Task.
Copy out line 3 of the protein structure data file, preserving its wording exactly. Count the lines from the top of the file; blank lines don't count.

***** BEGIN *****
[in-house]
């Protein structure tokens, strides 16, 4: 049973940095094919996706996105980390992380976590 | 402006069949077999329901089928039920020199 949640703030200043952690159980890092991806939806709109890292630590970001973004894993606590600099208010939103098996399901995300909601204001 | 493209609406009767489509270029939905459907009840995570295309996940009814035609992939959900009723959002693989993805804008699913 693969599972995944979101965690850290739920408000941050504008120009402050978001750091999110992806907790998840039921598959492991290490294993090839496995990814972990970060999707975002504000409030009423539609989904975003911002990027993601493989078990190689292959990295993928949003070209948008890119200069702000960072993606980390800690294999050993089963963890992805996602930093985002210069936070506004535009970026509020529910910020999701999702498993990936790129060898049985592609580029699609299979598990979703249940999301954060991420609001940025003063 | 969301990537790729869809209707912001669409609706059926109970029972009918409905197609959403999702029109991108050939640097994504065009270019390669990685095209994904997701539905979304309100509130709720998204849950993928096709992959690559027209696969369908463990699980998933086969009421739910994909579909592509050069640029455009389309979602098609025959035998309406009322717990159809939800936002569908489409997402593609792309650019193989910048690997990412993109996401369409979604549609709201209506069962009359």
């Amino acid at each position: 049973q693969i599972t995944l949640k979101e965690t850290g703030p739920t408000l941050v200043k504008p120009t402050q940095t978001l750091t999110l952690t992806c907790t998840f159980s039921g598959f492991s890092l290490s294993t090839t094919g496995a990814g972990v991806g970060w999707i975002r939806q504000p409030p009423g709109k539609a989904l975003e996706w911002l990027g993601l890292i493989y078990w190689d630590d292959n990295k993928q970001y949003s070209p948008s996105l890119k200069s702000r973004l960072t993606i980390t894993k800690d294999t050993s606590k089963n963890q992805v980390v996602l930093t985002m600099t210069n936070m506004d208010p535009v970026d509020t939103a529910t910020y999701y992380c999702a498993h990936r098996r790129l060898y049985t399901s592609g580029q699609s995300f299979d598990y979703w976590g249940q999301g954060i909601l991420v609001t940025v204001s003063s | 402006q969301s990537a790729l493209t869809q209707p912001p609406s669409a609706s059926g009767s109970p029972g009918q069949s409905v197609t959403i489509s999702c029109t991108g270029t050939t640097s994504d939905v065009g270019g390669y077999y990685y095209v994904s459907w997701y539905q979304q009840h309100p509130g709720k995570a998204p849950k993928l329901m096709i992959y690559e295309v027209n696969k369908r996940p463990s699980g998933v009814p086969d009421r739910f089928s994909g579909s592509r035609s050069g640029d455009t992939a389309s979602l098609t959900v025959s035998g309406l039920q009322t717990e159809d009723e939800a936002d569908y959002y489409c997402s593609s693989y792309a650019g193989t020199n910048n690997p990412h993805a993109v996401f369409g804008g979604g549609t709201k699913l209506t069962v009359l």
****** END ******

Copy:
């Amino acid at each position: 049973q693969i599972t995944l949640k979101e965690t850290g703030p739920t408000l941050v200043k504008p120009t402050q940095t978001l750091t999110l952690t992806c907790t998840f159980s039921g598959f492991s890092l290490s294993t090839t094919g496995a990814g972990v991806g970060w999707i975002r939806q504000p409030p009423g709109k539609a989904l975003e996706w911002l990027g993601l890292i493989y078990w190689d630590d292959n990295k993928q970001y949003s070209p948008s996105l890119k200069s702000r973004l960072t993606i980390t894993k800690d294999t050993s606590k089963n963890q992805v980390v996602l930093t985002m600099t210069n936070m506004d208010p535009v970026d509020t939103a529910t910020y999701y992380c999702a498993h990936r098996r790129l060898y049985t399901s592609g580029q699609s995300f299979d598990y979703w976590g249940q999301g954060i909601l991420v609001t940025v204001s003063s | 402006q969301s990537a790729l493209t869809q209707p912001p609406s669409a609706s059926g009767s109970p029972g009918q069949s409905v197609t959403i489509s999702c029109t991108g270029t050939t640097s994504d939905v065009g270019g390669y077999y990685y095209v994904s459907w997701y539905q979304q009840h309100p509130g709720k995570a998204p849950k993928l329901m096709i992959y690559e295309v027209n696969k369908r996940p463990s699980g998933v009814p086969d009421r739910f089928s994909g579909s592509r035609s050069g640029d455009t992939a389309s979602l098609t959900v025959s035998g309406l039920q009322t717990e159809d009723e939800a936002d569908y959002y489409c997402s593609s693989y792309a650019g193989t020199n910048n690997p990412h993805a993109v996401f369409g804008g979604g549609t709201k699913l209506t069962v009359l």